Similar problems become evident as he struggles with the West’s role in the region. On one hand, he wishes to argue that a deep-seated Islamophobia is at the root of Western policy toward the Muslim world. Yet, he has trouble reconciling this with U.S. support for the conservative Islamic regime in Saudi Arabia or support for revolutions that eventually brought Islamists to power. His beliefs awkwardly confront the facts, leading to more inconsistencies. At one point he insists that Western governments prefer “to support despots … than deal with Islamists of whatever stripe.” But on the very next page, we learn that Western governments have “no problem with political Islam” and that “Western governments’ best friends are those who best serve their interests,” no matter whether they are “dictators or Islamists.” In this example and many others, Ramadan has considerable trouble coherently explaining Western actions.
Ramadan’s insistence that Western, and especially American, foreign policy, is nothing more than a nefarious game of greed, power, and interests is the heart of his problematic analysis. Unfortunately, some of Ramadan’s cynicism contains more truth than many in the United States would like to acknowledge. The hubris and the naïveté that led to the invasion of Iraq are impossible to deny. At times, the United States has made costly mistakes and even worse, carried out indefensible policies. When the United States tortured prisoners, it was not a rogue element, or some untrained private carrying out a random act; water-boarding was a policy that came from the highest echelons of the American government.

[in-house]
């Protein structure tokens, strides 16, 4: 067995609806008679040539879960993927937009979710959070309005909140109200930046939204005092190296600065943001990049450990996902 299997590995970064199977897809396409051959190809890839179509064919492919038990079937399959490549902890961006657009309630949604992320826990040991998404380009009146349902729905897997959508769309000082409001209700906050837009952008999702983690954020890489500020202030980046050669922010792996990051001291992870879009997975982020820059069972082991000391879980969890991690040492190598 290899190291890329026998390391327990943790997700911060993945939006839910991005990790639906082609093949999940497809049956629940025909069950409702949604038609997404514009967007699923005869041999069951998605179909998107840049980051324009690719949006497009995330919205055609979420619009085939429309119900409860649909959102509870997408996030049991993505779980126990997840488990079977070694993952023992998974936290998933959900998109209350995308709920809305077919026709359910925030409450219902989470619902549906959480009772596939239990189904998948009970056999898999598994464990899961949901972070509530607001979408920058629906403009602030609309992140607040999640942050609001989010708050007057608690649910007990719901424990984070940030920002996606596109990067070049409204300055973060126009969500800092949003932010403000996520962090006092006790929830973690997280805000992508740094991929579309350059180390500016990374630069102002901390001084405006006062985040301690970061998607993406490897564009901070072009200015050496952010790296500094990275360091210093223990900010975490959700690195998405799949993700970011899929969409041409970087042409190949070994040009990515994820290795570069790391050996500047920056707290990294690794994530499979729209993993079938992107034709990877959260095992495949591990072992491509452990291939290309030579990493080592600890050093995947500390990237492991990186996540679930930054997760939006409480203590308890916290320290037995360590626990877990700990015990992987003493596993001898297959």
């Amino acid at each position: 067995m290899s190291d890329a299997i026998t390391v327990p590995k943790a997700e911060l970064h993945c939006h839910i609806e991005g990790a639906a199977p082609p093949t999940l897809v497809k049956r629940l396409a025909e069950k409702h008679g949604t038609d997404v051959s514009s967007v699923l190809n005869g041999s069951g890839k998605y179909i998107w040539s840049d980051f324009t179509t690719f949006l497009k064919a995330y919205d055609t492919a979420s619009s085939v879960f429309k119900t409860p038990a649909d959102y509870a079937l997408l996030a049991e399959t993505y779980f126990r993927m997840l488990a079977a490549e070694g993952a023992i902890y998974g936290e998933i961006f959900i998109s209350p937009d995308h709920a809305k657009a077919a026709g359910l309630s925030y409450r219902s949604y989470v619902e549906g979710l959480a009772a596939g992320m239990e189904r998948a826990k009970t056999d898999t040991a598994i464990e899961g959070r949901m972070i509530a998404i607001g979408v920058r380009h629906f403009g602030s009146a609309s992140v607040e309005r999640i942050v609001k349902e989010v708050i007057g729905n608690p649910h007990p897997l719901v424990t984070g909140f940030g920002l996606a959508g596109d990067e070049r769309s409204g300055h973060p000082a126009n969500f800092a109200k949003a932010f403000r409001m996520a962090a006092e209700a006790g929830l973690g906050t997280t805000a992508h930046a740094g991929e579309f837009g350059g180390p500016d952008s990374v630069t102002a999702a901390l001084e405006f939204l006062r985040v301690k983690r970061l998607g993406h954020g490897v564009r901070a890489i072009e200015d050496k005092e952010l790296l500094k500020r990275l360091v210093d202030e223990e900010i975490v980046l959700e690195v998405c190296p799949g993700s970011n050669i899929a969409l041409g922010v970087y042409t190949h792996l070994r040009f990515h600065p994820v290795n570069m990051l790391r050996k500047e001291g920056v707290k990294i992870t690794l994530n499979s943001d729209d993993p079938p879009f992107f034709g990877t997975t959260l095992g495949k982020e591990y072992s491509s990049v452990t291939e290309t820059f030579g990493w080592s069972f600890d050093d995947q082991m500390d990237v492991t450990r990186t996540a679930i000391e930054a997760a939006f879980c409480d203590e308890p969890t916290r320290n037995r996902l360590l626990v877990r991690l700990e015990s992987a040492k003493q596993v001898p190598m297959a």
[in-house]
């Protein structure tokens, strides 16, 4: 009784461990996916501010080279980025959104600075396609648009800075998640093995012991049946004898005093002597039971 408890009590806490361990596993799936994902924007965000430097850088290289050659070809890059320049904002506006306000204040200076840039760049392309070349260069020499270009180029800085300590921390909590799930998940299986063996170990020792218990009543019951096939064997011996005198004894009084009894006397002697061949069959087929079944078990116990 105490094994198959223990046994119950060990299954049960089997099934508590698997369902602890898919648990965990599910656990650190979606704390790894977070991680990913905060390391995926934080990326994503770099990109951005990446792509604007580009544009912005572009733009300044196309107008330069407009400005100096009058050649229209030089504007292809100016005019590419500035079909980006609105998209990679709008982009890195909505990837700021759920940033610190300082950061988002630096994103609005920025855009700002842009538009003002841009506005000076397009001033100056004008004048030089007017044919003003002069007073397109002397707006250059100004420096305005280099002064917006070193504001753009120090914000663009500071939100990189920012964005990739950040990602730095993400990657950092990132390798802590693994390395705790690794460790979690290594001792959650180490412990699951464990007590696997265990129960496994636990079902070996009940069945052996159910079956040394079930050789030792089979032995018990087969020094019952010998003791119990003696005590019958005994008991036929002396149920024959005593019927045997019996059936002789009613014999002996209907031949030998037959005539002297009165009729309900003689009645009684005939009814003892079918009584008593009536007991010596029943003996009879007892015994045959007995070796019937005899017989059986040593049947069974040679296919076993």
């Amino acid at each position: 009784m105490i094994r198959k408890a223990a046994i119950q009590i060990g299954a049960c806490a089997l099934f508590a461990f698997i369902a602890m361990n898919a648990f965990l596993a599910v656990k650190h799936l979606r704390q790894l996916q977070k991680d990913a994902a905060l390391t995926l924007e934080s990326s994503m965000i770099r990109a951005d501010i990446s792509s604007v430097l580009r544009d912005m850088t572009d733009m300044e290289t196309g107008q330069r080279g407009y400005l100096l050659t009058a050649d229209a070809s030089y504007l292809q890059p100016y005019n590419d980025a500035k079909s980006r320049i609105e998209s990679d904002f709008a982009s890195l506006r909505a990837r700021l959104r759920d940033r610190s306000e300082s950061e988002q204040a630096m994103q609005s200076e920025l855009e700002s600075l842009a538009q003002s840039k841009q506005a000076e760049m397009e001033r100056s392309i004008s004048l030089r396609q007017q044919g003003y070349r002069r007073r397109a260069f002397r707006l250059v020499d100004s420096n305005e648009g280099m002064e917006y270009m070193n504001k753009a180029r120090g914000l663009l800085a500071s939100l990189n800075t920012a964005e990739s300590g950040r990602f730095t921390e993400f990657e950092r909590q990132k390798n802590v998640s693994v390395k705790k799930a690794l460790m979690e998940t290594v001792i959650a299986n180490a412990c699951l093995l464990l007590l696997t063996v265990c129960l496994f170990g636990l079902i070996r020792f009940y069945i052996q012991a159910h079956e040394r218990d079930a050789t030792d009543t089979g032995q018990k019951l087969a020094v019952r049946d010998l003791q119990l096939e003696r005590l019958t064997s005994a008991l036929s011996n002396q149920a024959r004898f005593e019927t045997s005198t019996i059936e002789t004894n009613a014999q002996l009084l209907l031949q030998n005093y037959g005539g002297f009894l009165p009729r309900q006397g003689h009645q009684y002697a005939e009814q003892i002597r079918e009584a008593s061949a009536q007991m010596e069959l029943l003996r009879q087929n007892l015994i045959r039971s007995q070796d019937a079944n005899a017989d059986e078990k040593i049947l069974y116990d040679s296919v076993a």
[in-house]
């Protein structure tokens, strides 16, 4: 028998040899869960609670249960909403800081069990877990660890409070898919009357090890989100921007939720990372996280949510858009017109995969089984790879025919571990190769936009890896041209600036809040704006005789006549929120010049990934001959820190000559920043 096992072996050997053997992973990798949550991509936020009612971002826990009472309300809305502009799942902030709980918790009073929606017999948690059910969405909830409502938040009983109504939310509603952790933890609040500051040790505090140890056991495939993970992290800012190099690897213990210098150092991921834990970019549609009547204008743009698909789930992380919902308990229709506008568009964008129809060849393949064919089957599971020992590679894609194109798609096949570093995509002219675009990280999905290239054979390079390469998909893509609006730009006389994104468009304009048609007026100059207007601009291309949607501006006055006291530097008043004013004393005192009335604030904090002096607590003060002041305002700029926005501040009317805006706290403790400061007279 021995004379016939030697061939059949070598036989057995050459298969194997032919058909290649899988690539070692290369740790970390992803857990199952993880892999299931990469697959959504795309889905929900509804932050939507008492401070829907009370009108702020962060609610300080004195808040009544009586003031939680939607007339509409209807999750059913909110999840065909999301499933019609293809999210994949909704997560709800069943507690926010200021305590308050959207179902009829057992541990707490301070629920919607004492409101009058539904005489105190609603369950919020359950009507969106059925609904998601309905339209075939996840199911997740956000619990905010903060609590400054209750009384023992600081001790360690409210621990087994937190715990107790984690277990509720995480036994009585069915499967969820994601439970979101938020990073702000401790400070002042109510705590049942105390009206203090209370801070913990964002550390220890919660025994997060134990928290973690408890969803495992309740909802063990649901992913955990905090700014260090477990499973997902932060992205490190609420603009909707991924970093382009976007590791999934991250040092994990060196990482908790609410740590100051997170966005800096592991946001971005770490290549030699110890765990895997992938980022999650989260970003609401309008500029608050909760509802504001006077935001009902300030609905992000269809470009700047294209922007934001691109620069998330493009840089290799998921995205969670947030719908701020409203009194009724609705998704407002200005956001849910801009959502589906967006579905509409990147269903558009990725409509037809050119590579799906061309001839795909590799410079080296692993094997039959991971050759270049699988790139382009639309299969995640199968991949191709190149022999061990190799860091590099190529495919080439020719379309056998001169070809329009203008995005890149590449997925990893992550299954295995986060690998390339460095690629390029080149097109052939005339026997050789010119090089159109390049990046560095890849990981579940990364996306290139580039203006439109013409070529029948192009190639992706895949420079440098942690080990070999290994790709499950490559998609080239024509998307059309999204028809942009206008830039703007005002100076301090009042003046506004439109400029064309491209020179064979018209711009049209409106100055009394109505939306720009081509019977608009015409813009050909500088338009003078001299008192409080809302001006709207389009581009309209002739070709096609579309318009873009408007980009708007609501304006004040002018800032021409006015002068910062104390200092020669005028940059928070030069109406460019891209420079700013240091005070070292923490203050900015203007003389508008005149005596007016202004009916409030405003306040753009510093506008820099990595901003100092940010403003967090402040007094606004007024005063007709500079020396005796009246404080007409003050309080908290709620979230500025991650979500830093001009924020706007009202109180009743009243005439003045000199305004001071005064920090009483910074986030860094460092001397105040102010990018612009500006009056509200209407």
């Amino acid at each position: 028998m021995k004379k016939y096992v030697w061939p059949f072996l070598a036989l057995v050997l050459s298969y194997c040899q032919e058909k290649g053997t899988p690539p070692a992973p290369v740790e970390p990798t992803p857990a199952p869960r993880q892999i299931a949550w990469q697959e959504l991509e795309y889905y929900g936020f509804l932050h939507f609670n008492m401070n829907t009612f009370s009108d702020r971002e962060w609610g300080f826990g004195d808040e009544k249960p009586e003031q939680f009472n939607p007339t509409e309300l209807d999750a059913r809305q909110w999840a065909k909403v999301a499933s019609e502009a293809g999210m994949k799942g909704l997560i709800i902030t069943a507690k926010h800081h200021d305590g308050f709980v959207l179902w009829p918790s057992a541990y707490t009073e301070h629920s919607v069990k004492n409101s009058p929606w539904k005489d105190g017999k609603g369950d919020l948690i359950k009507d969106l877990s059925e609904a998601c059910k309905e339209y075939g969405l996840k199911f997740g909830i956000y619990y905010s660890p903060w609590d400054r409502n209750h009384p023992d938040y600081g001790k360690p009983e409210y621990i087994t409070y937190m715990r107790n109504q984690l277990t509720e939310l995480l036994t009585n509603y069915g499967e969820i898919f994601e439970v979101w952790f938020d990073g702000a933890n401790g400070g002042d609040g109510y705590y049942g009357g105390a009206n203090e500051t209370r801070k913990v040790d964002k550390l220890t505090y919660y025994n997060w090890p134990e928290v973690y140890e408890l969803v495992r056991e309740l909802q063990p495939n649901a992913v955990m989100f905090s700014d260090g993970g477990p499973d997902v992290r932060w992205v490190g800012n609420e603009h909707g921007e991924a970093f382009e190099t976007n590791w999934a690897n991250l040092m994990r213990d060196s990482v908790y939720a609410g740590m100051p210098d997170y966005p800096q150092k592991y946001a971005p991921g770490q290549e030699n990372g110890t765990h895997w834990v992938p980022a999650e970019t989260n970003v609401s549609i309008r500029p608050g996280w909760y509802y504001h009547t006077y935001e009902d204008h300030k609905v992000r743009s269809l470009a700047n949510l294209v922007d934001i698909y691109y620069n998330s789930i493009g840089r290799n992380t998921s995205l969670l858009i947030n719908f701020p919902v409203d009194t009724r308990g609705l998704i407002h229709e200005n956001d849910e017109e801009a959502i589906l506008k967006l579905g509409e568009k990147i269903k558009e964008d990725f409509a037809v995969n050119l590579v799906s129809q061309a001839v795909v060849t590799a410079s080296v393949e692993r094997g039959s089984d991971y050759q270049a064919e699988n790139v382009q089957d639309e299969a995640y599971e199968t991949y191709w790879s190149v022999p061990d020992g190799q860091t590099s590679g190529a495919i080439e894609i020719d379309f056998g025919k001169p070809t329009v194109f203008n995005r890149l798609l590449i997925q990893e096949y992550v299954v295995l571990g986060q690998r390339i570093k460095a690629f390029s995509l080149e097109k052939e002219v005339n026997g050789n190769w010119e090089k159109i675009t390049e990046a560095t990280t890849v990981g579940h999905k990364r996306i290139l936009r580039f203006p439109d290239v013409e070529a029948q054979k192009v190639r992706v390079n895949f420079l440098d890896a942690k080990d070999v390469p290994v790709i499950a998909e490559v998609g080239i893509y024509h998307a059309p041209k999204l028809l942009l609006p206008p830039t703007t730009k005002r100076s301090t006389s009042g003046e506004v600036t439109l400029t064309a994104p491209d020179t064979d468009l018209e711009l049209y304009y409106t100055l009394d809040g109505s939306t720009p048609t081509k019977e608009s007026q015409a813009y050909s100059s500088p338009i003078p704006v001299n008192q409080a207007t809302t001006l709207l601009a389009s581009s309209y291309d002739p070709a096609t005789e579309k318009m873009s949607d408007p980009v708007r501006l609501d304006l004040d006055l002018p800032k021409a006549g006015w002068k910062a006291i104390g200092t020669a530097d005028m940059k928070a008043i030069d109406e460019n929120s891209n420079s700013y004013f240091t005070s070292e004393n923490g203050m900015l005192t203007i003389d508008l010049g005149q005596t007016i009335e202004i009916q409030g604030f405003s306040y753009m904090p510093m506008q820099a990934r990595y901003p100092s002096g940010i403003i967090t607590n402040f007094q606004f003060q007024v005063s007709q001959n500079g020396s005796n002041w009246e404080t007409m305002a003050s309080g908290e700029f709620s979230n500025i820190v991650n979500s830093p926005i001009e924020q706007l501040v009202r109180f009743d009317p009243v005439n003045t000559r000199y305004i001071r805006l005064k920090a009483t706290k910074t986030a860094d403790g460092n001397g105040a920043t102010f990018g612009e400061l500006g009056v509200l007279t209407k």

Yet Ramadan focuses almost exclusively on these American shortcomings, reducing the entirety of American foreign policy to a string of human rights violations and the pursuit of power. Surely even the most sophomoric analysis of American policy must recognize that it vacillates between two often contradictory drives: American interests (e.g., security and power), and American values (e.g., democracy and human rights). One simply cannot explain American actions by relying solely on one motivation or the other. Yet, this is precisely what Ramadan attempts to do.
One might expect that Western actions during the Arab Spring would give him pause. After all, the United States supported the ouster of its ally Mubarak, and helped to overthrow a cooperative Qaddafi regime, while not intervening militarily against its longtime adversary in Syria. Ramadan ignores these contradictions and, without giving any serious thought as to how to explain them, simply asserts, “The uneven response to the Arab uprisings by the U.S. and European governments indicate that nothing has changed.” Why does the “uneven response” indicate that “nothing has changed”? If nothing had changed, shouldn’t the United States have continued to support pro-Western dictators such as Mubarak? Ramadan himself had argued that American strategy was to prop up despots in exchange for stability and power. So what happened? He refuses to grapple with this issue. Instead, he simply asserts nothing has changed, offers no explanation, and moves on. This is not serious analysis.